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Crash's Law: Poems (National Poetry Series Books) Paperback – February 17, 1998


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Product Details

  • Series: National Poetry Series Books
  • Paperback: 80 pages
  • Publisher: W. W. Norton & Company (February 17, 1998)
  • Language: English
  • ISBN-10: 0393317226
  • ISBN-13: 978-0393317220
  • Product Dimensions: 0.6 x 0.8 inches
  • Shipping Weight: 4.2 ounces (View shipping rates and policies)
  • Average Customer Review: 4.2 out of 5 stars  See all reviews (4 customer reviews)
  • Amazon Best Sellers Rank: #2,373,497 in Books (See Top 100 in Books)

Editorial Reviews

From Publishers Weekly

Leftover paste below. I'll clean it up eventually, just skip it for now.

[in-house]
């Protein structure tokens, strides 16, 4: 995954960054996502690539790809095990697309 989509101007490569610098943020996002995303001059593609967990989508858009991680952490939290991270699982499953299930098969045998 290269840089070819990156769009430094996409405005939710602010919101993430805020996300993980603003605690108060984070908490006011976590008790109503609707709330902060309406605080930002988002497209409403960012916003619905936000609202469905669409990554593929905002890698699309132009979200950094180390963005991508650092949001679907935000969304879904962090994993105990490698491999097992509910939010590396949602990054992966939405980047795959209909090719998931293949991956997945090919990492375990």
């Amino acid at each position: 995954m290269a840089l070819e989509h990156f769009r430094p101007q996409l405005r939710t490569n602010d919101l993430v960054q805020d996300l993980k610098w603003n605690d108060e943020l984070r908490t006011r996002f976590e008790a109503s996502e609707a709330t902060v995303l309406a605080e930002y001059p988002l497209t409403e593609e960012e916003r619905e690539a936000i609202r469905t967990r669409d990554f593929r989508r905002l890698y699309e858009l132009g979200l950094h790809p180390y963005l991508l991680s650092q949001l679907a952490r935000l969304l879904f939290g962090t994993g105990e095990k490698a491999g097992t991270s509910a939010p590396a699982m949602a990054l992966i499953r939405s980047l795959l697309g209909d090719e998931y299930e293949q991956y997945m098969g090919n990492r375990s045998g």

The beauty of Jones's outstanding fifth collection (after Apocalyptic Narrative and Other Poems, 1993) lies in the way he employs control in order to evoke, not tame, the chaos of experience. Organized in four sections (Last Myths of the Pioneers, The Troubles That Women Start Are Men, Close Relations and Elemental Powers), the book begins in the vast province of American history, moves through anecdotes and tableaux of present-day life and ends with poems steeped in philosophy, sex and natural science. Although there is much beauty in Jones's world, much is also distasteful, even disgusting, and the poet never relaxes his candor. Beneath the evocations of television, Coca-Cola and space travel lie the phantoms of who we really are: weakly-lit rationalists eminently mortal despite our national myths. The middle two sections are grimmer, littered with such gothic oddities as a young man stepping gingerly over bits of a murdered man's spleen and liver while his father chats with the killer. In the last section, we find Jones digging for redemption?finding sex, eating and writing, whipsawing between the metaphysical and the physical, moving from narrative to thought, often letting light invade and even redefine the darkness he observes. "Sex" concludes: "Why should I praise the exemplary life,/ Possible only in age or failing health?/ All that I love was founded on the same premise/ As heaven: that pleasure lasts longer than death." Jones is so good, he almost makes you agree. (June) Selected by Heather McHugh as 1995 winner in the National Poetry Series, Volkman's debut collection retells myths and fairy tales in a modern, abstract voice to reveal essential, nearly private messages. In "Persephone at Home," for example, the abducted goddess is ironic and cold in accepting her fate: "I'll give no prince to this kingdom./ That thing is dead." The collection's pared-down yet inventive voice often surprises with exact rightness, as in "Reflections": "What good is a sky, I might have asked, if it will not give us new/ blue distance, if it will/ only throw our loss back at us, shabby lens." Like the girl in "Science and Industry" who chooses to play with Legos rather than "sweet-limbed cherry-cheeked/ dolls," Volkman chooses an angular, rigorously constructed style that informs her work with an exciting confidence, even though at times substance or a more radical exploration of meaning is sacrificed to style. Despite this occasional hollow effect, Volkman forcefully fuses ancient story and contemporary scene to frame an ironic and deflected commentary on modern emotional life.